The Hare Preservation Trust was “greatly concerned” by the increase in licensed killing. “The brown hare’s historical status as a game animal offers it very little protection under legislation which is archaic and ineffectual,” said the trust’s Sue Alderman.
“This dramatic increase in licensing can only add further pressure on populations by culling during the breeding season. This could be detrimental to brown hare populations where they are sparse or isolated.”
According to Alderman, there were widespread hare deaths across the UK in the autumn of 2018. “Culling during the breeding season needs to be the absolute last resort,” she argued.
“There needs to be closer scrutiny of the reasons cited for issuing licences, and a less subjective approach to defining those reasons and numbers of hares to be shot. It is not acceptable to issue increasing numbers of licences to shoot breeding hares as an easy option.”
“Lethal control should be used as a last resort after other alternatives such as tree guards have been considered, and only where it is clear that it will not impact on the conservation status of the species,” said the trust’s head of policy, Dougie Peedie.
SNH defended its licensing regime for brown hares. “Scotland has robust laws in place that protect and conserve our nature and wildlife,” said an SNH spokeswoman.
“We only issue licences to suspend this protection in a small number of exceptional cases and where other public interests are clearly at risk.”
She added: “Lethal control is only used as a last resort when other alternatives, such as scaring or tree protection measures, have not worked.
“We are confident that all activities carried out under these licences do not affect the conservation status of any of our native species and welfare issues are a key consideration.”
When asked by The Ferret how often applications for licences to kill brown hares had been rejected, the SNH spokeswoman said: “No applications have been refused in the past two years.”
The most likely cause of a steady increase in the numbers of brown hares controlled under license are changes in land use. Spokeswoman, Scottish Natural Heritage
SNH pointed out that the numbers of hares actually killed were sometimes lower than the numbers permitted to be killed. “The most likely cause of a steady increase in the numbers of brown hares controlled under license are changes in land use, particularly expansion of woodlands,” the spokeswoman said.
“The establishment of new woodlands brings a range of benefits, including mitigating climate change, restoration of lost habitats, enhancing urban areas, and improving public access to nature.”
SNH described the overall brown hare population in Scotland as “stable”. But it added that “there is some evidence to suggest there may be localised declines in the south west of the country.”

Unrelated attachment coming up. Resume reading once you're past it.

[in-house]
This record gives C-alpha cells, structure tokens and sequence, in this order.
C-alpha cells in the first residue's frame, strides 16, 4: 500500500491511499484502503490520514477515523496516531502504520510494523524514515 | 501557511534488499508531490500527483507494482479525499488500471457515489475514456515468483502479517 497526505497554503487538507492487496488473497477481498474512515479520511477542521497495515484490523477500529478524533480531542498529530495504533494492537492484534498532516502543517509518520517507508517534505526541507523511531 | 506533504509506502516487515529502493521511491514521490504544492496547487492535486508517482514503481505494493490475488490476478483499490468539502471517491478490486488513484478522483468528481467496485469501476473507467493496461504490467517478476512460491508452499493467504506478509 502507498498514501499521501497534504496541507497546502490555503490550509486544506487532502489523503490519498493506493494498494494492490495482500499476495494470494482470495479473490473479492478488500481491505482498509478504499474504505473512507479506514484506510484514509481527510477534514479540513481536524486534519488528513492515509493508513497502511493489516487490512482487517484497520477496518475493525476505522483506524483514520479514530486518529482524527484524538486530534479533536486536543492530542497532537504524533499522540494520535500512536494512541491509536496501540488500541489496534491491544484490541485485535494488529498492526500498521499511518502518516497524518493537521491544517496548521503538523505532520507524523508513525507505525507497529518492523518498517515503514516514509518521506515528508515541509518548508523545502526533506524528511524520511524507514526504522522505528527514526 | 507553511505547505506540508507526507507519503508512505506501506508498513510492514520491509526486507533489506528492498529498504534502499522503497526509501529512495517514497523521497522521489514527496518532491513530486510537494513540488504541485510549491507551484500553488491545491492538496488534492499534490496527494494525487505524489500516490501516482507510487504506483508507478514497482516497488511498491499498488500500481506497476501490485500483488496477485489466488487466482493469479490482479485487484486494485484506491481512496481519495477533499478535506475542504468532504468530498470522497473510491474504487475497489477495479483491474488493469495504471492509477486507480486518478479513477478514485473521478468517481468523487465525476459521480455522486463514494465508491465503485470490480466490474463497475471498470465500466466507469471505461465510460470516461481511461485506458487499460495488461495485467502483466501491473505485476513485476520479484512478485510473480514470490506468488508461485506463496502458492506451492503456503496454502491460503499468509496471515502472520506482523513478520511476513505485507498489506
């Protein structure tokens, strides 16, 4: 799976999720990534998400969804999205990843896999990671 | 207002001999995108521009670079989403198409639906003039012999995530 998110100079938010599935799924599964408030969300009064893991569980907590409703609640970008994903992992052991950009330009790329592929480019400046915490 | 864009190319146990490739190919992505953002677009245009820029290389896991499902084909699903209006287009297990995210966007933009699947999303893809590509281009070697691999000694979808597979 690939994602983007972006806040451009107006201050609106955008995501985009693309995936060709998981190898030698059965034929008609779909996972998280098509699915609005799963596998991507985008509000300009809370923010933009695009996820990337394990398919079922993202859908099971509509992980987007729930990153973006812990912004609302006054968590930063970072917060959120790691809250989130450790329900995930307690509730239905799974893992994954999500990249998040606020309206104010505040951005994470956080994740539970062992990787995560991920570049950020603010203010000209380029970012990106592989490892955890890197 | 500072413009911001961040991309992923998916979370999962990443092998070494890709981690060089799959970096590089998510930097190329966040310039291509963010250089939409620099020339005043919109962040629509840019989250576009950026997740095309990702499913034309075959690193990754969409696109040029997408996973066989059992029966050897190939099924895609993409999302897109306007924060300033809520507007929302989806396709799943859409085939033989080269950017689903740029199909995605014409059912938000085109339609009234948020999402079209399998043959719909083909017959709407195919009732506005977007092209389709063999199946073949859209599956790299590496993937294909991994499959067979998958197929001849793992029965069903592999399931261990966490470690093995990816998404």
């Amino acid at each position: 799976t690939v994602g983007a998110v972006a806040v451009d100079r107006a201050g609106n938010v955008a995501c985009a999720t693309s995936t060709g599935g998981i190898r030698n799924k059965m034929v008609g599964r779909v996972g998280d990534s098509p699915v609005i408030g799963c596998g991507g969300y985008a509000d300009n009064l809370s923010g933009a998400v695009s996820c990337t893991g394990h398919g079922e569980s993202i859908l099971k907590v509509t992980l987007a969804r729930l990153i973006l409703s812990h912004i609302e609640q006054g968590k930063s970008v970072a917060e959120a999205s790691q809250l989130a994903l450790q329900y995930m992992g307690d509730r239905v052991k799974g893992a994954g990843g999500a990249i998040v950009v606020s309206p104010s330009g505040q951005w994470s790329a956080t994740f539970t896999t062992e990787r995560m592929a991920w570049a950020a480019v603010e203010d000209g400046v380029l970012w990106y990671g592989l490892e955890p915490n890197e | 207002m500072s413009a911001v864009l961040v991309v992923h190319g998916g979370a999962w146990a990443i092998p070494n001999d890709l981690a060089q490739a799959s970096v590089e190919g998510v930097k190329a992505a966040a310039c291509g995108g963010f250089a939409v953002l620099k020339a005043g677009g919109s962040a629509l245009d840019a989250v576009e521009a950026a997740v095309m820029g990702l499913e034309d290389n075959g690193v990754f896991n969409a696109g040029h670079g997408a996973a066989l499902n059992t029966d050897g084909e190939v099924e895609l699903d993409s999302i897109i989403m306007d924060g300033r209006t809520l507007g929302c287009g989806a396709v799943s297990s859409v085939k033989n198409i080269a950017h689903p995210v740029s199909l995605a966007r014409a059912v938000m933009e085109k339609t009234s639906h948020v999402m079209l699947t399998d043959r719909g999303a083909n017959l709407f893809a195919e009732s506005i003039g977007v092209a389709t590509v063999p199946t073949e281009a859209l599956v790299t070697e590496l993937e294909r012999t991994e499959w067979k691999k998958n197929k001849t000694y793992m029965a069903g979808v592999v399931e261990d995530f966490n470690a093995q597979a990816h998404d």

The Scottish Government stressed it was committed to safeguarding the welfare of all animals. “We continue to work closely with partners, including SNH, to protect our wildlife,” said a spokesperson.
“This includes ensuring that licences to control brown hares during the close season are only granted for specific purposes, including preventing the spread of disease and serious damage to forestry, and when all alternatives have been considered.”
Scottish Land and Estates, which represents landowners, argued that brown hares needed to be managed to stop them grazing on crops and to prevent the spread of ticks. “One of the reasons hares might be controlled is to prevent damage to forestry, especially where new forestry schemes are being developed,” said policy manager, Karen Ramoo.
“The Scottish Green Party supported the legislation necessary to increase woodland to tackle climate change and in 2016, around 12 million tonnes of carbon dioxide was removed from the atmosphere by Scotland’s forests and woodlands.”
Ramoo argued that the Scottish Government’s targets to increase tree planting required the control of hares to prevent them from eating saplings. Culling was undertaken with permission from SNH and in accordance with “appropriate guidance” ensuring that hare populations remained “healthy”, she said.
Andrew Midgely, a policy manager for the National Union of Farmers in Scotland, said: “Our understanding is that permission to control a species is only granted if SNH is satisfied that there is a justifiable issue that needs to be dealt with and that there will be no negative conservation impact from granting the licence.”
Highlands and Islands Airports (HIAL) confirmed an “overarching licence” had been issued in case brown hares put flight safety at risk. “There have been no brown hares killed at Inverness airport since the licence was issued,” said a HIAL spokesperson.
“HIAL does not anticipate that situation will change in foreseeable future.”
According to the Ministry of Defence, which is responsible for Lossiemouth and Kinloss, brown hares can increase aircraft collisions with birds. “Brown hares exacerbate the risk of bird strike, as they cause damage to the grassy areas which encourages bird activity on the airfield,” said an MoD spokesperson.
“Wildlife is carefully managed across all MoD sites and airfields. Measures are put in place to reduce safety risks to the public and service personnel.”